Cosmic jets of young stars formed by magnetic fields

Cosmic jets of young stars formed by magnetic fields
This is an artist's rendering showing the birth of a star: A dust and gas cloud is forming a spiraling disk around a massive baby star while jets of material shoot from its core. Credit: ESO/L. Calada

Astrophysical jets are counted among our Universe's most spectacular phenomena: From the centers of black holes, quasars, or protostars, these rays of matter sometimes protrude several light years into space. Now, for the first time ever, an international team of researchers has successfully tested a new model that explains how magnetic fields form these emissions in young stars. Scientists at the Helmholtz-Zentrum Dresden-Rossendorf (HZDR) were part of this research. Their findings have been published in the journal Science. The insights gleaned from this research may even apply to cancer therapy.

Whenever an object in space forms a rotating disc of matter, chances are that it gives rise to a "jet" – a thin, straight emission of matter which emanates from the disc's center and that looks like a spintop. These structures can be observed especially during the formation of new stars. But understanding how such thin beams are able to form within the disc is something that continues to elude scientists.

Now, HZDR researchers, along with their European, American, and Asian colleagues, have investigated this process in the lab. At LULI – the Laboratoire pour l'Utilisation des Lasers Intenses – in France, scientists hit a plastic sample with laser light which set the electrons at the target's core in motion, transforming the solid plastic object into conductive plasma. "Think of it as a sort of rapidly expanding hot cloud of electrons and ions. On a small scale, the plasma represents a young star's accumulation of matter," explains Professor Thomas Cowan, the study's co-author and Director of the HZDR Institute of Radiation Physics.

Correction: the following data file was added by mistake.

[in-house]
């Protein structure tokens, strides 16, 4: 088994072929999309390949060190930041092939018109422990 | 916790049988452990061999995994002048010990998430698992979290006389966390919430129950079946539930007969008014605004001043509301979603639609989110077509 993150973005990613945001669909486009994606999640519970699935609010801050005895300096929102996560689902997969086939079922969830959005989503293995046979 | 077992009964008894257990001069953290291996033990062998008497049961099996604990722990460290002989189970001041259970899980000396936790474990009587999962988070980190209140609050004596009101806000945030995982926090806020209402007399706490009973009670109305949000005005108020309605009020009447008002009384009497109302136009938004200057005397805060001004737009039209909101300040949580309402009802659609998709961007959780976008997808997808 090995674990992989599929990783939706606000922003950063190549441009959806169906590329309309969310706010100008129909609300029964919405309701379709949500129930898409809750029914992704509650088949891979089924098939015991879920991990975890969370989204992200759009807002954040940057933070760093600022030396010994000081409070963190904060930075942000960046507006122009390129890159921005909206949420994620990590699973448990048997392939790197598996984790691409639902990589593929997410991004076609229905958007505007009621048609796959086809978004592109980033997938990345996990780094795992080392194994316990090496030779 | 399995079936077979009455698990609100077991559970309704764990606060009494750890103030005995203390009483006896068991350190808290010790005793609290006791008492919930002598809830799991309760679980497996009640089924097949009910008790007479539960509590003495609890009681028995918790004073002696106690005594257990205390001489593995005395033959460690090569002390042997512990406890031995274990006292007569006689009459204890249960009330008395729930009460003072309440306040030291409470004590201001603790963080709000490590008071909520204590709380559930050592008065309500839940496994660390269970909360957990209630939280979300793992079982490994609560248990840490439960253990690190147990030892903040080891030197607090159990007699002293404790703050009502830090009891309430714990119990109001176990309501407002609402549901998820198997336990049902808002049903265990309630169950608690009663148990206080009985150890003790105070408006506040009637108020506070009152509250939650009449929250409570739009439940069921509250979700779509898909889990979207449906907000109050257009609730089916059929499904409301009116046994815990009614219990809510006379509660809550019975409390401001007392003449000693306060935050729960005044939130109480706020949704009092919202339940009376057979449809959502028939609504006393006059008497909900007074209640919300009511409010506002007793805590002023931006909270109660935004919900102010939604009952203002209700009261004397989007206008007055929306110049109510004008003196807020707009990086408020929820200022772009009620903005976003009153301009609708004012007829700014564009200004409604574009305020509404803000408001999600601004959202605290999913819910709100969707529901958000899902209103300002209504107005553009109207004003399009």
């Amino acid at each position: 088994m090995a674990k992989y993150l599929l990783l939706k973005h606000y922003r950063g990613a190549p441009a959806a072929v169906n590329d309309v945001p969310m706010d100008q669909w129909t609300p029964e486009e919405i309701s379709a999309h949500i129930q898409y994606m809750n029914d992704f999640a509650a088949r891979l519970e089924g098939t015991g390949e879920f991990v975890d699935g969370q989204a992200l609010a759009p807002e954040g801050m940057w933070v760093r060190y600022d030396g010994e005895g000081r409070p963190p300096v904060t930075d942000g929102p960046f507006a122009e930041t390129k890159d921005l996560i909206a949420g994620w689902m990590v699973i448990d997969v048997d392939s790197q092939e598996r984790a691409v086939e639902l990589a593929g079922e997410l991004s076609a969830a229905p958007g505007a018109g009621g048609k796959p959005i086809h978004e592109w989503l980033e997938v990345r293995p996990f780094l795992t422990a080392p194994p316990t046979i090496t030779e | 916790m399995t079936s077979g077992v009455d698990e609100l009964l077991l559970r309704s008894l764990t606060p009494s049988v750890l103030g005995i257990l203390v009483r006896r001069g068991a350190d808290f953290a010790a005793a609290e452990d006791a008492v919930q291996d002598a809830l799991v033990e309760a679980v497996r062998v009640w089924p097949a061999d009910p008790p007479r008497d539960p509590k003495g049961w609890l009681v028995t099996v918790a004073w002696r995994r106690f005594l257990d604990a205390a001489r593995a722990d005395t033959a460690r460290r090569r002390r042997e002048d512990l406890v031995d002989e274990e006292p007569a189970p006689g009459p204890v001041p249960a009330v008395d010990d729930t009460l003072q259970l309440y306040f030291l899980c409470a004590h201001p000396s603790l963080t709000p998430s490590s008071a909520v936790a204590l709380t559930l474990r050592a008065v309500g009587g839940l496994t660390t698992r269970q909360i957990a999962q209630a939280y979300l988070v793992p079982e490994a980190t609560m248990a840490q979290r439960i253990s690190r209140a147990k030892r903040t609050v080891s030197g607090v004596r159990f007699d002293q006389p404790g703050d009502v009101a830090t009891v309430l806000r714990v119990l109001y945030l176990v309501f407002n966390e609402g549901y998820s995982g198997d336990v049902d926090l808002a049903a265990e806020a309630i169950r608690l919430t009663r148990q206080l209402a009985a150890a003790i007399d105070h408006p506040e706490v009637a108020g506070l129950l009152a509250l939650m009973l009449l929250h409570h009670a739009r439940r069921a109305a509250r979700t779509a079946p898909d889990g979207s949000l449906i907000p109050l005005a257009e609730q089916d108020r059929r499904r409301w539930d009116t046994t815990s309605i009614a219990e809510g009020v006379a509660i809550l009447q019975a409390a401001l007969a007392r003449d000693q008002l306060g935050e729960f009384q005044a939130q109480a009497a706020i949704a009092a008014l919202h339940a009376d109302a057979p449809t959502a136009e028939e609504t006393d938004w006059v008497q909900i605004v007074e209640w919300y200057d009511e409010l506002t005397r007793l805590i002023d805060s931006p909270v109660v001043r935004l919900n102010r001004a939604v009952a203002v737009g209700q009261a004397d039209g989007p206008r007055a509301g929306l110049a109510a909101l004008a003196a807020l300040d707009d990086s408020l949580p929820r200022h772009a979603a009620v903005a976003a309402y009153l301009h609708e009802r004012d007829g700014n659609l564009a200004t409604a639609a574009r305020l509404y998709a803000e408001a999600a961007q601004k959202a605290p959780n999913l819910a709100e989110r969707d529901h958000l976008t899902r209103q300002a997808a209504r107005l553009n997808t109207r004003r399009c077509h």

Miniature versions of young stars for the lab

What made the experiment special was the fact that the plasma was exposed to a very powerful pulsed magnetic field. The idea behind it: under a 's influence, the normally widely scattered plasma begins to focus, forming a hollow center. This ultimately produces a shockwave, from which a very thin beam starts to project – a jet.

The experiment was set up in such a way as to allow for extrapolation to conditions as they would be encountered in the Universe: within as little as 20 nanoseconds – over 100,000 times faster than a fly flapping its wings – the lab plasma forms structures similar to a young star's jet in approximately six years. This allowed the researchers to test their model with astronomical observations, which were made possible through space telescopes, in the last two decades. The data were in good agreement. In a jet, for instance, a crossing over of particle streams can occur, which in turn results in the formation of very hot spots. "X-ray measurements of actual jets show these features at the exact same points as our true-to-scale plasma model in the lab," says Cowan. With its help, the researchers were able to offer a model that, for the first time ever, is capable of explaining the formation of jets solely by way of magnetic fields. Previous approaches had considered the rotation of matter about the young star another influencing factor.

The realization that plasma can be focused in this way may prove a real practical boon in the field of medical engineering. According to Cowan, it's conceivable that with the help of pulsed magnetic fields, a particularly thin proton beam could be produced for use in radiation therapy. It's what Florian Kroll, Ph.D. student at the HZDR and one of the study's co-authors, is investigating.

Special pulse generator designed at the Dresden High Magnetic Field Lab

In order to produce strong pulsed magnetic fields for the experiment, the researchers drew on the expertise at the HZDR's Dresden High Magnetic Field Lab: "We developed a special pulse generator which allowed our French colleagues to set up powerful magnetic fields within a small, enclosed lab space," says Dr. Thomas Herrmannsdörfer, head of division at the High Magnetic Field Lab. The generator – just about the size of a wardrobe – is capable of generating currents of up to 300 kiloampere.

According to Herrmannsdörfer, building such a compact facility was a real technical challenge: "Our electrical engineers came up with some very innovative solutions. This is also helping us now with developing these types of generators for application in industry and medical technology." Currently, the pulse generator is still located at the French laser lab at Palaiseau near Paris, because beginning in December the Dresden scientists are planning on once again working together with their LULI colleagues.